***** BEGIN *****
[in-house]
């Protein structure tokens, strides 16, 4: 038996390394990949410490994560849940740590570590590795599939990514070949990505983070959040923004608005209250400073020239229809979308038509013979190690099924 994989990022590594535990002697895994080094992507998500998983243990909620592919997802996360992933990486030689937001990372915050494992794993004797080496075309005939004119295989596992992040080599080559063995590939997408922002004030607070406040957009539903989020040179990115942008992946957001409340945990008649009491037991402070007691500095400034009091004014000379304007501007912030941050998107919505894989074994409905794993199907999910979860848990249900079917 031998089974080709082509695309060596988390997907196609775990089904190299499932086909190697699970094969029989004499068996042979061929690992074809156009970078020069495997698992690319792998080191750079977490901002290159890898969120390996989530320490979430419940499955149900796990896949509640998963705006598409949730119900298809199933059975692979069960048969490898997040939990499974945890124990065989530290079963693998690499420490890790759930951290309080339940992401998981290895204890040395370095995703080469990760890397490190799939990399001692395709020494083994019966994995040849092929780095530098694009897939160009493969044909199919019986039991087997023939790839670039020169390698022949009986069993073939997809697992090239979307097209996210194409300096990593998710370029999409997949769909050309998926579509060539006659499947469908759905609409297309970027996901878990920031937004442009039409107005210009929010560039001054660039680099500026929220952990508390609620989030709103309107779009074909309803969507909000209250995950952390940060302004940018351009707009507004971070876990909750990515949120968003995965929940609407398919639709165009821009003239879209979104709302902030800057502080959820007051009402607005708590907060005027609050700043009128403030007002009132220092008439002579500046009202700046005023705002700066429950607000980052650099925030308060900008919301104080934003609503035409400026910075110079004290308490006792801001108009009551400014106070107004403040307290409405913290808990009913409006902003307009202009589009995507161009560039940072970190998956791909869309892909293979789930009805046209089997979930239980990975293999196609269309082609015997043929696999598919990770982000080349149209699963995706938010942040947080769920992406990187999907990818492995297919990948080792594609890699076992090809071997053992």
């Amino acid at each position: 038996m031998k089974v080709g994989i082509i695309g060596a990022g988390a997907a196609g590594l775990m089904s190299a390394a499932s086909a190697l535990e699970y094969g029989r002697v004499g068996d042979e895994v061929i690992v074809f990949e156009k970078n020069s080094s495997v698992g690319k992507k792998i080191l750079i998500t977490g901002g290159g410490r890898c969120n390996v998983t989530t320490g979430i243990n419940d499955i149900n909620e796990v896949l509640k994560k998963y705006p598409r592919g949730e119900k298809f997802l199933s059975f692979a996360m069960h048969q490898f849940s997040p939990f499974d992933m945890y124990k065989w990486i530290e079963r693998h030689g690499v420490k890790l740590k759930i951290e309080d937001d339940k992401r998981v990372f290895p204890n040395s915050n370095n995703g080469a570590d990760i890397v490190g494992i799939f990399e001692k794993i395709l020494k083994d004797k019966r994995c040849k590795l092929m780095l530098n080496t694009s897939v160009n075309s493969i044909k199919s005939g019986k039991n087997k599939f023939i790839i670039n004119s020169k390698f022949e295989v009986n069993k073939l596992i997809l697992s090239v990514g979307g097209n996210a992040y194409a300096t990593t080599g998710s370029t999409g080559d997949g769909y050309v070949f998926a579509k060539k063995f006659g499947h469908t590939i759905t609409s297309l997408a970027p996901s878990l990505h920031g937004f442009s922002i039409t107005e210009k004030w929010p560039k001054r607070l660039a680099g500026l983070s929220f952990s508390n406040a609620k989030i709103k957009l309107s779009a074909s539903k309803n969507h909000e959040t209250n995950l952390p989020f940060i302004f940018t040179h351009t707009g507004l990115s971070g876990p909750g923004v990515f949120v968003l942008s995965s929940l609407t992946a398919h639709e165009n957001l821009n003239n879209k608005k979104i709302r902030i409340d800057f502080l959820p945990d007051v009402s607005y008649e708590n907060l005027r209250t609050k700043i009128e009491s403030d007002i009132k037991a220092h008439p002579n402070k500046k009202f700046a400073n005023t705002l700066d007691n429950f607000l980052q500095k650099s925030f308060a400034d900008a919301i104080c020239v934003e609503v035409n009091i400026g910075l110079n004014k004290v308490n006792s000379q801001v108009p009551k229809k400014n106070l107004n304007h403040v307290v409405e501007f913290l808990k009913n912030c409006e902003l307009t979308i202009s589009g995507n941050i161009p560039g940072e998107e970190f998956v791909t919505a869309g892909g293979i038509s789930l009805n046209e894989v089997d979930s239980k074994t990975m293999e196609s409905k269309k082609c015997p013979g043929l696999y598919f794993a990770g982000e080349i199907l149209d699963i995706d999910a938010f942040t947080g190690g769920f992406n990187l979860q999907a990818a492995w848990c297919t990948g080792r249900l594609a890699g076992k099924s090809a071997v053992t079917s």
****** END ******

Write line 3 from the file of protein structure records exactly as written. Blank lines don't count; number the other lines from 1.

């Amino acid at each position: 038996m031998k089974v080709g994989i082509i695309g060596a990022g988390a997907a196609g590594l775990m089904s190299a390394a499932s086909a190697l535990e699970y094969g029989r002697v004499g068996d042979e895994v061929i690992v074809f990949e156009k970078n020069s080094s495997v698992g690319k992507k792998i080191l750079i998500t977490g901002g290159g410490r890898c969120n390996v998983t989530t320490g979430i243990n419940d499955i149900n909620e796990v896949l509640k994560k998963y705006p598409r592919g949730e119900k298809f997802l199933s059975f692979a996360m069960h048969q490898f849940s997040p939990f499974d992933m945890y124990k065989w990486i530290e079963r693998h030689g690499v420490k890790l740590k759930i951290e309080d937001d339940k992401r998981v990372f290895p204890n040395s915050n370095n995703g080469a570590d990760i890397v490190g494992i799939f990399e001692k794993i395709l020494k083994d004797k019966r994995c040849k590795l092929m780095l530098n080496t694009s897939v160009n075309s493969i044909k199919s005939g019986k039991n087997k599939f023939i790839i670039n004119s020169k390698f022949e295989v009986n069993k073939l596992i997809l697992s090239v990514g979307g097209n996210a992040y194409a300096t990593t080599g998710s370029t999409g080559d997949g769909y050309v070949f998926a579509k060539k063995f006659g499947h469908t590939i759905t609409s297309l997408a970027p996901s878990l990505h920031g937004f442009s922002i039409t107005e210009k004030w929010p560039k001054r607070l660039a680099g500026l983070s929220f952990s508390n406040a609620k989030i709103k957009l309107s779009a074909s539903k309803n969507h909000e959040t209250n995950l952390p989020f940060i302004f940018t040179h351009t707009g507004l990115s971070g876990p909750g923004v990515f949120v968003l942008s995965s929940l609407t992946a398919h639709e165009n957001l821009n003239n879209k608005k979104i709302r902030i409340d800057f502080l959820p945990d007051v009402s607005y008649e708590n907060l005027r209250t609050k700043i009128e009491s403030d007002i009132k037991a220092h008439p002579n402070k500046k009202f700046a400073n005023t705002l700066d007691n429950f607000l980052q500095k650099s925030f308060a400034d900008a919301i104080c020239v934003e609503v035409n009091i400026g910075l110079n004014k004290v308490n006792s000379q801001v108009p009551k229809k400014n106070l107004n304007h403040v307290v409405e501007f913290l808990k009913n912030c409006e902003l307009t979308i202009s589009g995507n941050i161009p560039g940072e998107e970190f998956v791909t919505a869309g892909g293979i038509s789930l009805n046209e894989v089997d979930s239980k074994t990975m293999e196609s409905k269309k082609c015997p013979g043929l696999y598919f794993a990770g982000e080349i199907l149209d699963i995706d999910a938010f942040t947080g190690g769920f992406n990187l979860q999907a990818a492995w848990c297919t990948g080792r249900l594609a890699g076992k099924s090809a071997v053992t079917s």